THUMBS DOWN: Cespedes being doubled off second in the third. … Matz throwing 98 pitches in six innings. As long as the Mets keep pulling their starters around 100 pitches, it is fair game to call them out on this. … Lagares’ error in the eighth. … Sunday’s hero, Antonio Bastardo, had a rocky eighth, hurt by Lagares’ error.

EXTRA INNINGS:  Chase Utley not in the starting lineup, which isn’t a surprise against the left Matz. … Bartolo Colon was named Co-NL Player of the Week with the Cubs’ Ben Zobrist. Remember him? … Did you know Mets’ pitchers have hit Utley 28 times with pitches?

QUOTEBOOK: [The issue of retaliation] was brought up. What happened, happened. We won the series; let’s not get anybody hurt,” – Collins on retaliation against Utley.

BY THE NUMBERS: 24-5: Mets’ scoring vs. opponents in the first inning.

NEXT FOR METS:  Jacob deGrom (3-1, 1.99) vs. Alex Wood (1-3, 5.18). Wednesday: Noah Syndergaard (2-2, 2.58) vs. RHP Kenta Maeds (3-1, 1.66). Thursday: Bartolo Colon (3-1, 2.82) vs. Kershaw (4-1, 2.02).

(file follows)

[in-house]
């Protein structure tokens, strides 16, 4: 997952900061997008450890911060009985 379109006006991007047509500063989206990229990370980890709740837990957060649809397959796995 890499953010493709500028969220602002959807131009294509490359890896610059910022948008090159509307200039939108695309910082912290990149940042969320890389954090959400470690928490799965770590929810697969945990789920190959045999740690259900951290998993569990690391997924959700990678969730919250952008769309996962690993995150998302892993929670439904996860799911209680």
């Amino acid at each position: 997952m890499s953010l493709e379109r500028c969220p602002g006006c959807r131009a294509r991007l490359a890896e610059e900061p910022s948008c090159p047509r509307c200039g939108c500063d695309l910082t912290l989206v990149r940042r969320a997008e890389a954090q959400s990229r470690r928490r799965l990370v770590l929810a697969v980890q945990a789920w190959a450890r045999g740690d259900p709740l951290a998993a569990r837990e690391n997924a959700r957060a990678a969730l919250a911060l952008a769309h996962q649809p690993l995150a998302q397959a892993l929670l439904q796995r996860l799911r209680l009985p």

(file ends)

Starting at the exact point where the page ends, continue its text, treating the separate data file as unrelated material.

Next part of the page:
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May 09

Going After Utley A Bad Idea

The dumbest thing the Mets can do during their four-game series against the Dodgers – starting tonight in LA – is to go after Chase Utley with a beanball. Whether it be at his head, ribs, butt or knee, there’s no reason to start something that has already been finished.

It wouldn’t be smart even if Ruben Tejada was still on the Mets. He’s not, so what’s the purpose.

UTLEY-TEJADA: Let's move on. (AP)

UTLEY-TEJADA: Let’s move on. (AP)

MLB overreacted last October during the playoffs, which was substantiated when the suspension was dropped on appeal.

We can debate all we want on whether it was a dirty play. I’m saying it wasn’t, because: 1) Daniel Murphy did not make a good throw; 2) Tejada turned into the path of the runner, and 3) Utley was within close proximity of the bag, at least according to the rules in place. (See photo).